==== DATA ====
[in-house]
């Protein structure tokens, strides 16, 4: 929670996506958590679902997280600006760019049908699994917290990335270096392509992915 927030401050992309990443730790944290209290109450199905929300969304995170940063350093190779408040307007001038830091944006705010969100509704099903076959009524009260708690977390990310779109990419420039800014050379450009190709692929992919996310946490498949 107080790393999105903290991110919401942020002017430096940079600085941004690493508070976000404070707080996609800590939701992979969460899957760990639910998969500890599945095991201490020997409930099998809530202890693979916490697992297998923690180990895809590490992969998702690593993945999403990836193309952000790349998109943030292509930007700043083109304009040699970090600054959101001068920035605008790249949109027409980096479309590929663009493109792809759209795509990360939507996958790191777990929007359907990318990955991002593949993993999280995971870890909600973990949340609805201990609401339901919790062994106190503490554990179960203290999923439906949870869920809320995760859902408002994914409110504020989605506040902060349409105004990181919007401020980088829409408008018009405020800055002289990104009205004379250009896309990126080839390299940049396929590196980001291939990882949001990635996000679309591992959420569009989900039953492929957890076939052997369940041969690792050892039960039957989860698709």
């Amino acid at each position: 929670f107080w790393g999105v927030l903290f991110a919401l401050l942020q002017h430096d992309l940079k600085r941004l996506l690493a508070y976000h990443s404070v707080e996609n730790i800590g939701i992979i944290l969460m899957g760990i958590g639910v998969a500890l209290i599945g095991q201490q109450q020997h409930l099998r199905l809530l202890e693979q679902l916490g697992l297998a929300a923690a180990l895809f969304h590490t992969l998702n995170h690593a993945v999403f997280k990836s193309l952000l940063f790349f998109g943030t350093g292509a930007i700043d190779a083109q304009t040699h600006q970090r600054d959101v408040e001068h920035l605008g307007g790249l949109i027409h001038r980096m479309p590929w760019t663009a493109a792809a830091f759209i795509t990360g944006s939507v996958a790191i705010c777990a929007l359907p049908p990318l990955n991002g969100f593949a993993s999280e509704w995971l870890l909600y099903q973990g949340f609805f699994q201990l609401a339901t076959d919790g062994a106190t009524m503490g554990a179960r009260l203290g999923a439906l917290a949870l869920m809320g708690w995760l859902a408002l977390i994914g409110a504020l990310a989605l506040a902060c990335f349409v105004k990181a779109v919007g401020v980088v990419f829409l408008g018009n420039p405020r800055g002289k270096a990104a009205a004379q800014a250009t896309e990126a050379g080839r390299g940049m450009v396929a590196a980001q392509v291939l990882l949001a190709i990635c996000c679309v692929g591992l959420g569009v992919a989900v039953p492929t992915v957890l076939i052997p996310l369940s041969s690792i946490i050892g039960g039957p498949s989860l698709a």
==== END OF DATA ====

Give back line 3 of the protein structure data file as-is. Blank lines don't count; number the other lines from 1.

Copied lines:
């Amino acid at each position: 929670f107080w790393g999105v927030l903290f991110a919401l401050l942020q002017h430096d992309l940079k600085r941004l996506l690493a508070y976000h990443s404070v707080e996609n730790i800590g939701i992979i944290l969460m899957g760990i958590g639910v998969a500890l209290i599945g095991q201490q109450q020997h409930l099998r199905l809530l202890e693979q679902l916490g697992l297998a929300a923690a180990l895809f969304h590490t992969l998702n995170h690593a993945v999403f997280k990836s193309l952000l940063f790349f998109g943030t350093g292509a930007i700043d190779a083109q304009t040699h600006q970090r600054d959101v408040e001068h920035l605008g307007g790249l949109i027409h001038r980096m479309p590929w760019t663009a493109a792809a830091f759209i795509t990360g944006s939507v996958a790191i705010c777990a929007l359907p049908p990318l990955n991002g969100f593949a993993s999280e509704w995971l870890l909600y099903q973990g949340f609805f699994q201990l609401a339901t076959d919790g062994a106190t009524m503490g554990a179960r009260l203290g999923a439906l917290a949870l869920m809320g708690w995760l859902a408002l977390i994914g409110a504020l990310a989605l506040a902060c990335f349409v105004k990181a779109v919007g401020v980088v990419f829409l408008g018009n420039p405020r800055g002289k270096a990104a009205a004379q800014a250009t896309e990126a050379g080839r390299g940049m450009v396929a590196a980001q392509v291939l990882l949001a190709i990635c996000c679309v692929g591992l959420g569009v992919a989900v039953p492929t992915v957890l076939i052997p996310l369940s041969s690792i946490i050892g039960g039957p498949s989860l698709a």